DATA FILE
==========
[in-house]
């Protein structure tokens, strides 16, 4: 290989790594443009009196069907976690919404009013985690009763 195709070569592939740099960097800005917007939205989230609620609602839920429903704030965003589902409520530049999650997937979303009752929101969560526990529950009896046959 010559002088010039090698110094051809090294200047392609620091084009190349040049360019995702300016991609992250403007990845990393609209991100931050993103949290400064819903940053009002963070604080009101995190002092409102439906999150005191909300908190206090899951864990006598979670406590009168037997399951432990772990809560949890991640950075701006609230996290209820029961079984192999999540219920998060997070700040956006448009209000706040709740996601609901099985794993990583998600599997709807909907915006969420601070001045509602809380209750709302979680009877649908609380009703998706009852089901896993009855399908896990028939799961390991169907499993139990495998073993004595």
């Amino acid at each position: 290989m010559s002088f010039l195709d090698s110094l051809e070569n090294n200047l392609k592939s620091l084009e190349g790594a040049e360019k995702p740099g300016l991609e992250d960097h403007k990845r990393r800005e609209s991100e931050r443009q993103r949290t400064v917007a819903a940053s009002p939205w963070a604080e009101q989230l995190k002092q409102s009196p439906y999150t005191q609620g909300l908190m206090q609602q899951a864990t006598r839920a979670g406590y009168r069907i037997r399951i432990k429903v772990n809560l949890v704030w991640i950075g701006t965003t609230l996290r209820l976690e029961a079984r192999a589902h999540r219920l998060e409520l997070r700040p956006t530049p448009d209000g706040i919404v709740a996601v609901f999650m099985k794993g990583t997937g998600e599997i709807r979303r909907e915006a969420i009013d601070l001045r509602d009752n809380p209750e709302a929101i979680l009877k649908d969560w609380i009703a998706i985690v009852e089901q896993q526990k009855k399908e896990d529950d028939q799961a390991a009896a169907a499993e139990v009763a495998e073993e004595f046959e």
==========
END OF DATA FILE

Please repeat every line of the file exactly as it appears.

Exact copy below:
[in-house]
């Protein structure tokens, strides 16, 4: 290989790594443009009196069907976690919404009013985690009763 195709070569592939740099960097800005917007939205989230609620609602839920429903704030965003589902409520530049999650997937979303009752929101969560526990529950009896046959 010559002088010039090698110094051809090294200047392609620091084009190349040049360019995702300016991609992250403007990845990393609209991100931050993103949290400064819903940053009002963070604080009101995190002092409102439906999150005191909300908190206090899951864990006598979670406590009168037997399951432990772990809560949890991640950075701006609230996290209820029961079984192999999540219920998060997070700040956006448009209000706040709740996601609901099985794993990583998600599997709807909907915006969420601070001045509602809380209750709302979680009877649908609380009703998706009852089901896993009855399908896990028939799961390991169907499993139990495998073993004595």
């Amino acid at each position: 290989m010559s002088f010039l195709d090698s110094l051809e070569n090294n200047l392609k592939s620091l084009e190349g790594a040049e360019k995702p740099g300016l991609e992250d960097h403007k990845r990393r800005e609209s991100e931050r443009q993103r949290t400064v917007a819903a940053s009002p939205w963070a604080e009101q989230l995190k002092q409102s009196p439906y999150t005191q609620g909300l908190m206090q609602q899951a864990t006598r839920a979670g406590y009168r069907i037997r399951i432990k429903v772990n809560l949890v704030w991640i950075g701006t965003t609230l996290r209820l976690e029961a079984r192999a589902h999540r219920l998060e409520l997070r700040p956006t530049p448009d209000g706040i919404v709740a996601v609901f999650m099985k794993g990583t997937g998600e599997i709807r979303r909907e915006a969420i009013d601070l001045r509602d009752n809380p209750e709302a929101i979680l009877k649908d969560w609380i009703a998706i985690v009852e089901q896993q526990k009855k399908e896990d529950d028939q799961a390991a009896a169907a499993e139990v009763a495998e073993e004595f046959e």